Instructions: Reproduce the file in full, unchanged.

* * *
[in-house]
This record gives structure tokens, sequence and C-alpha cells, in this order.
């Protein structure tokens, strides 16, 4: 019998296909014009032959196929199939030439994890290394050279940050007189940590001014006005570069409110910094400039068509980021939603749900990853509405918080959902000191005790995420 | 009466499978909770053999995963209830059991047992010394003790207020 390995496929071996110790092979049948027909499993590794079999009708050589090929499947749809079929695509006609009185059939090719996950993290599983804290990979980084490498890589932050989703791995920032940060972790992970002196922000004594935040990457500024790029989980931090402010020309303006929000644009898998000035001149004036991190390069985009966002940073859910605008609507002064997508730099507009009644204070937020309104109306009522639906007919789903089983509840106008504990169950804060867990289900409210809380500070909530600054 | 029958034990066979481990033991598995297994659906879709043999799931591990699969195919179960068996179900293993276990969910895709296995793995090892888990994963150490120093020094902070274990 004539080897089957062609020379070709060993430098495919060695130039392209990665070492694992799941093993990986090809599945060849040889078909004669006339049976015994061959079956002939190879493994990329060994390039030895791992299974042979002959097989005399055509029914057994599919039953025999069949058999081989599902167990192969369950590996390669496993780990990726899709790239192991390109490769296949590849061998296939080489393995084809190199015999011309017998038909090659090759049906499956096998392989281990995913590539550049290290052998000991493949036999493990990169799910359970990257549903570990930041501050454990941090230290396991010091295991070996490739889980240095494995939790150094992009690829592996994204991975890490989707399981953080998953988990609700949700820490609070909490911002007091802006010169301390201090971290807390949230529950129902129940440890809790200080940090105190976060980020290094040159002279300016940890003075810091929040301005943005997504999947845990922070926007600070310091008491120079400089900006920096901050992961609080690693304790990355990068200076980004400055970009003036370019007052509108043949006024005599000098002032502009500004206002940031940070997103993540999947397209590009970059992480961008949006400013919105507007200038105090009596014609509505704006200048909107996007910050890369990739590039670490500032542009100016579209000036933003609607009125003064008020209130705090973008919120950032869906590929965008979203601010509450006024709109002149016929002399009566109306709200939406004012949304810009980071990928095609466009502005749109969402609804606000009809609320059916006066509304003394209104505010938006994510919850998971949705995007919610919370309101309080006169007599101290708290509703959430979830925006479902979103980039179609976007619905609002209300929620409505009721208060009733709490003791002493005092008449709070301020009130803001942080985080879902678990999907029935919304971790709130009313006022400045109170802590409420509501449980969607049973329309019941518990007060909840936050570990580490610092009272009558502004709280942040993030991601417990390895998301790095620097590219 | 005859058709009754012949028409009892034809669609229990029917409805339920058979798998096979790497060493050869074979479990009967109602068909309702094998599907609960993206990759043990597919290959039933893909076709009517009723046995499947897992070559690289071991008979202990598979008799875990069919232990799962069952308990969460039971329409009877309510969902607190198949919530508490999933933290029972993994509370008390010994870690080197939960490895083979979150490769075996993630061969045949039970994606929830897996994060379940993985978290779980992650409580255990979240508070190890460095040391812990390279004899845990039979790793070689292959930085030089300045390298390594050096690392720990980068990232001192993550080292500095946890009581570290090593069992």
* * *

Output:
[in-house]
This record gives structure tokens, sequence and C-alpha cells, in this order.
């Protein structure tokens, strides 16, 4: 019998296909014009032959196929199939030439994890290394050279940050007189940590001014006005570069409110910094400039068509980021939603749900990853509405918080959902000191005790995420 | 009466499978909770053999995963209830059991047992010394003790207020 390995496929071996110790092979049948027909499993590794079999009708050589090929499947749809079929695509006609009185059939090719996950993290599983804290990979980084490498890589932050989703791995920032940060972790992970002196922000004594935040990457500024790029989980931090402010020309303006929000644009898998000035001149004036991190390069985009966002940073859910605008609507002064997508730099507009009644204070937020309104109306009522639906007919789903089983509840106008504990169950804060867990289900409210809380500070909530600054 | 029958034990066979481990033991598995297994659906879709043999799931591990699969195919179960068996179900293993276990969910895709296995793995090892888990994963150490120093020094902070274990 004539080897089957062609020379070709060993430098495919060695130039392209990665070492694992799941093993990986090809599945060849040889078909004669006339049976015994061959079956002939190879493994990329060994390039030895791992299974042979002959097989005399055509029914057994599919039953025999069949058999081989599902167990192969369950590996390669496993780990990726899709790239192991390109490769296949590849061998296939080489393995084809190199015999011309017998038909090659090759049906499956096998392989281990995913590539550049290290052998000991493949036999493990990169799910359970990257549903570990930041501050454990941090230290396991010091295991070996490739889980240095494995939790150094992009690829592996994204991975890490989707399981953080998953988990609700949700820490609070909490911002007091802006010169301390201090971290807390949230529950129902129940440890809790200080940090105190976060980020290094040159002279300016940890003075810091929040301005943005997504999947845990922070926007600070310091008491120079400089900006920096901050992961609080690693304790990355990068200076980004400055970009003036370019007052509108043949006024005599000098002032502009500004206002940031940070997103993540999947397209590009970059992480961008949006400013919105507007200038105090009596014609509505704006200048909107996007910050890369990739590039670490500032542009100016579209000036933003609607009125003064008020209130705090973008919120950032869906590929965008979203601010509450006024709109002149016929002399009566109306709200939406004012949304810009980071990928095609466009502005749109969402609804606000009809609320059916006066509304003394209104505010938006994510919850998971949705995007919610919370309101309080006169007599101290708290509703959430979830925006479902979103980039179609976007619905609002209300929620409505009721208060009733709490003791002493005092008449709070301020009130803001942080985080879902678990999907029935919304971790709130009313006022400045109170802590409420509501449980969607049973329309019941518990007060909840936050570990580490610092009272009558502004709280942040993030991601417990390895998301790095620097590219 | 005859058709009754012949028409009892034809669609229990029917409805339920058979798998096979790497060493050869074979479990009967109602068909309702094998599907609960993206990759043990597919290959039933893909076709009517009723046995499947897992070559690289071991008979202990598979008799875990069919232990799962069952308990969460039971329409009877309510969902607190198949919530508490999933933290029972993994509370008390010994870690080197939960490895083979979150490769075996993630061969045949039970994606929830897996994060379940993985978290779980992650409580255990979240508070190890460095040391812990390279004899845990039979790793070689292959930085030089300045390298390594050096690392720990980068990232001192993550080292500095946890009581570290090593069992």